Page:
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Conseils vestimentaires

How to Dress for Singletrack Mountain Biking

Every day is biking day as long as you’ve got the right clothes. Our mountain bike collections are made to meet all weather conditions regardless of season and terrain. Here’s our guide on how to dress for mountain biking – from freezing winter days to hot summer madness.

Hot summer days

For those warm summer days on the saddle, ventilation and moisture transport is essential. Light weight clothing which rapidly pulls the sweat away will prevent overheating and make sure you stay cool and comfortable. Being a technical demanding sport, it’s also important to have flexible clothes that don’t decrease your moving range. With a baggier fit you’ve also secured room for protection underneath. If you’re hitting narrow trails in the woods or swampy areas, we suggest a long sleeve shirt to keep small branches and unwanted bugs.

Super light weight – light weight 

Cold winter days

You don’t have to rewind many years to find a time where biking was considered a summer’s only activity.  Thanks to our functional layering system, this is no longer the case:

Start out with a comfortable baselayer to pull moisture away from the body. We recommend both our super baselayer in polyester and wool baselayer made of merino wool: while both fibers will make sure you stay warm even when wet, the polyester fibers dry quicker and holds less moisture than merino wool, but will feel colder in the process. Follow up with one or two mid-layers to keep you warm – these can easily be added/removed to adjust to the weather and activity level. The outer layer should be a wind and water proof shell product with high breathability and functional ventilation options to transport heat and moisture. Top it off with a packable insulation layer to throw on when taking a lunch or when the cold starts to creep.

Base – equalizer – vest – flex1 - dri1 - primaloft

The in-betweens

Offering a wide variety of weather and temperature, the shifting conditions of spring and fall require durable, flexible and versatile clothing. We recommend wind protective yet breathable shorts or pants with good ventilation options combined with breathable shirt. A high back waist with silicon grip will keep you pants or shorts in place and prevent an exposed slip on your back. By always bringing waterproof, breathable and compressible outer layers you’re ready to face whatever wet surprise mother nature throws at you.

flex1 – flex1 – equalizer – dri1 – dri1

Freeride mountain biking

Setting out on an 8-hour on your two wheeler requires preparation. This is our essentials:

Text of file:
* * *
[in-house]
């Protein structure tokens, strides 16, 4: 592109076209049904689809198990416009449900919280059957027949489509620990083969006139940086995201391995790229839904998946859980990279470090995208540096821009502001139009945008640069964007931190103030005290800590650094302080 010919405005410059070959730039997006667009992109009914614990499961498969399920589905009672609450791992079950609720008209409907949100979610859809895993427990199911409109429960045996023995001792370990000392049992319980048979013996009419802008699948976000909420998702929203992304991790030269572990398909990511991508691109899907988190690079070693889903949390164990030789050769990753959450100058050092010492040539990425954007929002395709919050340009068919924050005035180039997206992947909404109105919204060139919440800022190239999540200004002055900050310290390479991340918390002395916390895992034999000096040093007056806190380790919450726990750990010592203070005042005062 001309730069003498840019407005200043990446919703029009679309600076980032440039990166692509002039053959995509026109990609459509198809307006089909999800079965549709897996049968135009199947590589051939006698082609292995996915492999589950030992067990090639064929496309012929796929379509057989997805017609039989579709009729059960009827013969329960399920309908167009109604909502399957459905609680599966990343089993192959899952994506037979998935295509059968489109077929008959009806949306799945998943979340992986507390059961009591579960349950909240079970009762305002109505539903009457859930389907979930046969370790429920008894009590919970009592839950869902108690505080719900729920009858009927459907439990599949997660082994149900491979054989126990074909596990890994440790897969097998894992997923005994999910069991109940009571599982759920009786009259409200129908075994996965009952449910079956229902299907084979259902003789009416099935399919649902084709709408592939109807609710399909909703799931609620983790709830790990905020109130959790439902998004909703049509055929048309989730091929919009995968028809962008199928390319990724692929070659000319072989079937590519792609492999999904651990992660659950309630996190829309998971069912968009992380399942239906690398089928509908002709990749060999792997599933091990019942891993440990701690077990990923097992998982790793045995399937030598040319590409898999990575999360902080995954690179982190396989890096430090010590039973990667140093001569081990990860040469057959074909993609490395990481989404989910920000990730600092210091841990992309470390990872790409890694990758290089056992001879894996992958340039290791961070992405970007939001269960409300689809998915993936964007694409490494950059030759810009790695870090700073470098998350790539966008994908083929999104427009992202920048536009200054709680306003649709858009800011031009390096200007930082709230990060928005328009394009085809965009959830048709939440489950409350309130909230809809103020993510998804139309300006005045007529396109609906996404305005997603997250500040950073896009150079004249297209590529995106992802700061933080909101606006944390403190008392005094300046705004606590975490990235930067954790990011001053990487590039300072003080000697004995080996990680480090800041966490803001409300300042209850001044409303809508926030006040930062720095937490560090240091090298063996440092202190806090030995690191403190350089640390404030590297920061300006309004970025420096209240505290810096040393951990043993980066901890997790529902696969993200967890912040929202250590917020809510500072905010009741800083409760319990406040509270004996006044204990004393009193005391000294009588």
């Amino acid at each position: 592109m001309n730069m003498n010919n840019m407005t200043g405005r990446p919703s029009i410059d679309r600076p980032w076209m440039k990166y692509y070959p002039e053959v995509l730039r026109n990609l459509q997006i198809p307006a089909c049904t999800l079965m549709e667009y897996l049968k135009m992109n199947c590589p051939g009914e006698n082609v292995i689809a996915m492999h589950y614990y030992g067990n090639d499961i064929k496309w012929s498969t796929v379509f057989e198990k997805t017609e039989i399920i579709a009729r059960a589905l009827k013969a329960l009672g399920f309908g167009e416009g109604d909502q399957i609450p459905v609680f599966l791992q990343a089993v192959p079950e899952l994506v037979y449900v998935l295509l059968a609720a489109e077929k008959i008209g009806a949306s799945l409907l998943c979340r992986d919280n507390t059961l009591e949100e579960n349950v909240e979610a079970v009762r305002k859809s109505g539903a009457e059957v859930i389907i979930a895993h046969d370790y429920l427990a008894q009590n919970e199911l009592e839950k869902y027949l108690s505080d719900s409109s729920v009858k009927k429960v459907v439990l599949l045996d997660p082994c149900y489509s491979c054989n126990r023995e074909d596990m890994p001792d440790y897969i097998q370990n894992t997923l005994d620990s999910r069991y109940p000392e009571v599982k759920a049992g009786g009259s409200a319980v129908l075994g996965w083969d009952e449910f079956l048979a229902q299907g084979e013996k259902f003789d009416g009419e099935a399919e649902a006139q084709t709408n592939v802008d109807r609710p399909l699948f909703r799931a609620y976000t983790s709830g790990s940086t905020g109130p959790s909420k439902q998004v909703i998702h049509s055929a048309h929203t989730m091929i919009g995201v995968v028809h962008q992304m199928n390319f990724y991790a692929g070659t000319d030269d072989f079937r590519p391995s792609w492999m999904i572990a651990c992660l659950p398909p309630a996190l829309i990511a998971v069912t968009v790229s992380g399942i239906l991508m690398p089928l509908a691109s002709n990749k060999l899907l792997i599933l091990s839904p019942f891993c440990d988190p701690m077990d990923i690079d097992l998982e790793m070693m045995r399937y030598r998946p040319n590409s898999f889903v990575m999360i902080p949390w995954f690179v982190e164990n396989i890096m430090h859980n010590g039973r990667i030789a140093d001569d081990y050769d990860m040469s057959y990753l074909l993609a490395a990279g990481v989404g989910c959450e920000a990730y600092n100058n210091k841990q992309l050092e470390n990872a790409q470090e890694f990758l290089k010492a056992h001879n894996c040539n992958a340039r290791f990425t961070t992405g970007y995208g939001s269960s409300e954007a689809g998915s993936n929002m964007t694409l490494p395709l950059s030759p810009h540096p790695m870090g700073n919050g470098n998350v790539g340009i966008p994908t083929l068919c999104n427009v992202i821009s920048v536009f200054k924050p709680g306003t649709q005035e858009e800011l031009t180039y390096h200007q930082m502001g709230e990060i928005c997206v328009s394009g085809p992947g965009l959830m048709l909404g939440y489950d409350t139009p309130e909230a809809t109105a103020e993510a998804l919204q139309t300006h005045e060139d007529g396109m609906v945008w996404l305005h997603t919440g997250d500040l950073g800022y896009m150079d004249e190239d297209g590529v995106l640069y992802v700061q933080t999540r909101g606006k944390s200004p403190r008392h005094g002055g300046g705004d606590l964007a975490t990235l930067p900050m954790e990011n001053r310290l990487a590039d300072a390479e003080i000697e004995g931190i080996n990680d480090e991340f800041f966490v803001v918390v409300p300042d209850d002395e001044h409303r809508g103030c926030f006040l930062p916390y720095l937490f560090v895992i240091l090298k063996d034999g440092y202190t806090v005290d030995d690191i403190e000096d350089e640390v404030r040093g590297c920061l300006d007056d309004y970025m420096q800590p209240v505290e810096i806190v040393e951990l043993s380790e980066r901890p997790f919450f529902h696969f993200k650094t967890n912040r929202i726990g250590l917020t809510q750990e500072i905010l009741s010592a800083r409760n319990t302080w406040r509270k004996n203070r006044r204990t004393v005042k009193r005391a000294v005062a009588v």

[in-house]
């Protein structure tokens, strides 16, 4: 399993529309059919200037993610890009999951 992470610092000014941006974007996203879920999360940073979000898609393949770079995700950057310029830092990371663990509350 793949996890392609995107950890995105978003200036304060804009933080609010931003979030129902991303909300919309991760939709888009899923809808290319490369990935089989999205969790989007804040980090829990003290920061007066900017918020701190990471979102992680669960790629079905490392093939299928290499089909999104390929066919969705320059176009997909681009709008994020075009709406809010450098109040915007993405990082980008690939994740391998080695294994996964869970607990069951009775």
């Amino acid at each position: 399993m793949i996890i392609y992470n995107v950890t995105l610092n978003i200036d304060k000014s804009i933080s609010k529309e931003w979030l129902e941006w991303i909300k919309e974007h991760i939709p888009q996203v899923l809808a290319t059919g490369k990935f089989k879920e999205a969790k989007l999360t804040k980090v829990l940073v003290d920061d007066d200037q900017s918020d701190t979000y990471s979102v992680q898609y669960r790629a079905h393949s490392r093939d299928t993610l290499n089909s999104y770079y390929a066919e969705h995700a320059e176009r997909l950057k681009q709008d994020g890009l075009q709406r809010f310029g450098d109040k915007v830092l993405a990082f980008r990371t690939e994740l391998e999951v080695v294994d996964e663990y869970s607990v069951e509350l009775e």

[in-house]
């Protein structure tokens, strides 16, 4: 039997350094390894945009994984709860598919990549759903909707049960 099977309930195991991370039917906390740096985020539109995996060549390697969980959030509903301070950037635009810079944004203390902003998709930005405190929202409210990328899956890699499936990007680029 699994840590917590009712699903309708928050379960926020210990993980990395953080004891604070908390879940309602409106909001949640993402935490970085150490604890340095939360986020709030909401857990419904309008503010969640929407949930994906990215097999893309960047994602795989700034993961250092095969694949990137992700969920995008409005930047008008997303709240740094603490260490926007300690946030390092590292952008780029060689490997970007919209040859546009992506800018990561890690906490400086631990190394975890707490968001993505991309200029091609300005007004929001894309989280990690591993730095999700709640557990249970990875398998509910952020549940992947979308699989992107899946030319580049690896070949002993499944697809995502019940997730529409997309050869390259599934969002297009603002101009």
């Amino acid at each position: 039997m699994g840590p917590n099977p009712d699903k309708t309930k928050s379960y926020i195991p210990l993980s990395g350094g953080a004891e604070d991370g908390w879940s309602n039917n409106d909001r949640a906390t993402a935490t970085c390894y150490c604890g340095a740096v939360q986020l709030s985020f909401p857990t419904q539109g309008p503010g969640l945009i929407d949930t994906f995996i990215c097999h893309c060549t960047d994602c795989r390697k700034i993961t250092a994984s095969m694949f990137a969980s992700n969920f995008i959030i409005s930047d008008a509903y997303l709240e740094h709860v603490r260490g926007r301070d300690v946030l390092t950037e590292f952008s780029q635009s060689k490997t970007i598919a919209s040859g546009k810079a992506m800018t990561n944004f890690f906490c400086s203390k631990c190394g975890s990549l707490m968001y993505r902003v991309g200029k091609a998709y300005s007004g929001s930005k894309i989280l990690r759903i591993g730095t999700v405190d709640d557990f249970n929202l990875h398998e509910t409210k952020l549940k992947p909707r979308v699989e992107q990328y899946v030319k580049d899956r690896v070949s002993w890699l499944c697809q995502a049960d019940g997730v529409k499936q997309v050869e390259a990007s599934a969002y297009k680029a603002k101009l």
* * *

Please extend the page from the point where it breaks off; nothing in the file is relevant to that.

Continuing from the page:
- Extra bike tube/foam

- Small pump or CO2 inflator

- Bike puncture repair kit (with tire levers)

- Mini toolkit consisting of a torx keys and pliers

- Some good ‘ol tape

- First aid kit

With this and some basic improvisation skills you can fix almost anything on the go. 


Whether you’re riding for fun or competing, using a helmet is essential for general safety. There’s nothing cool about head injuries and to be honest we think bikers without helmets look like idiots. With a great variety of helmets, we suggest you identify your area of use and go from there. Downhill freeriders would want to go for a full face helmet while single track bikers might want to go for a lighter a more ventilated helmet – still with a visor. Other protection gear includes pads, skins and guards and armor and should be used when hitting hardcore trails. Remember to never wear a neck brace unless you are using a full face helmet.


Mountain biking requires maximum grip precision, a good fit and great durability. We recommend you to go for full coverage of your hand and a fabric that ensures a nice air flow. Friction rubber on the index and middle finger will provide a better break grip control.



Spending hours and hours on the bike requires a pack to carry all your essential gear through a day of biking. A separate drinking system pocket with easy accessibility will make water supply super easy and make sure to separate wet form dry. Several smaller pockets made for tools, phone and keys combined with bigger compartment for extra clothes and food will help organize everything. The carrying system should provide great air flow while keeping the pack stable and tight. Other practical features include hip belt with a small pocket and compression straps.